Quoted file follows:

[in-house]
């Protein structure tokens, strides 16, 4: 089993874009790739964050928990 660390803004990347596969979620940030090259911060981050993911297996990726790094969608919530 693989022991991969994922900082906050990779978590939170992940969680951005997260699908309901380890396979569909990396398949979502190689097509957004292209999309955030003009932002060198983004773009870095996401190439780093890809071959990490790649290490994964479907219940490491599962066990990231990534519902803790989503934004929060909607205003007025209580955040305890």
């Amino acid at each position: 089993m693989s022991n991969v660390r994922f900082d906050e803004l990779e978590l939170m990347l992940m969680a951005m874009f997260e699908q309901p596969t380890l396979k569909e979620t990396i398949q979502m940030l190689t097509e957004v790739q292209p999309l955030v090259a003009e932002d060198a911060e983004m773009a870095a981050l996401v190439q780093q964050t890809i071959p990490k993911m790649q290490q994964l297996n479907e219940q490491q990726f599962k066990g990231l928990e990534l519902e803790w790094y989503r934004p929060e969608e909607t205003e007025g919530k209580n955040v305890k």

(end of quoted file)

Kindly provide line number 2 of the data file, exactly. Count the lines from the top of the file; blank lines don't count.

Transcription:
């Protein structure tokens, strides 16, 4: 089993874009790739964050928990 660390803004990347596969979620940030090259911060981050993911297996990726790094969608919530 693989022991991969994922900082906050990779978590939170992940969680951005997260699908309901380890396979569909990396398949979502190689097509957004292209999309955030003009932002060198983004773009870095996401190439780093890809071959990490790649290490994964479907219940490491599962066990990231990534519902803790989503934004929060909607205003007025209580955040305890």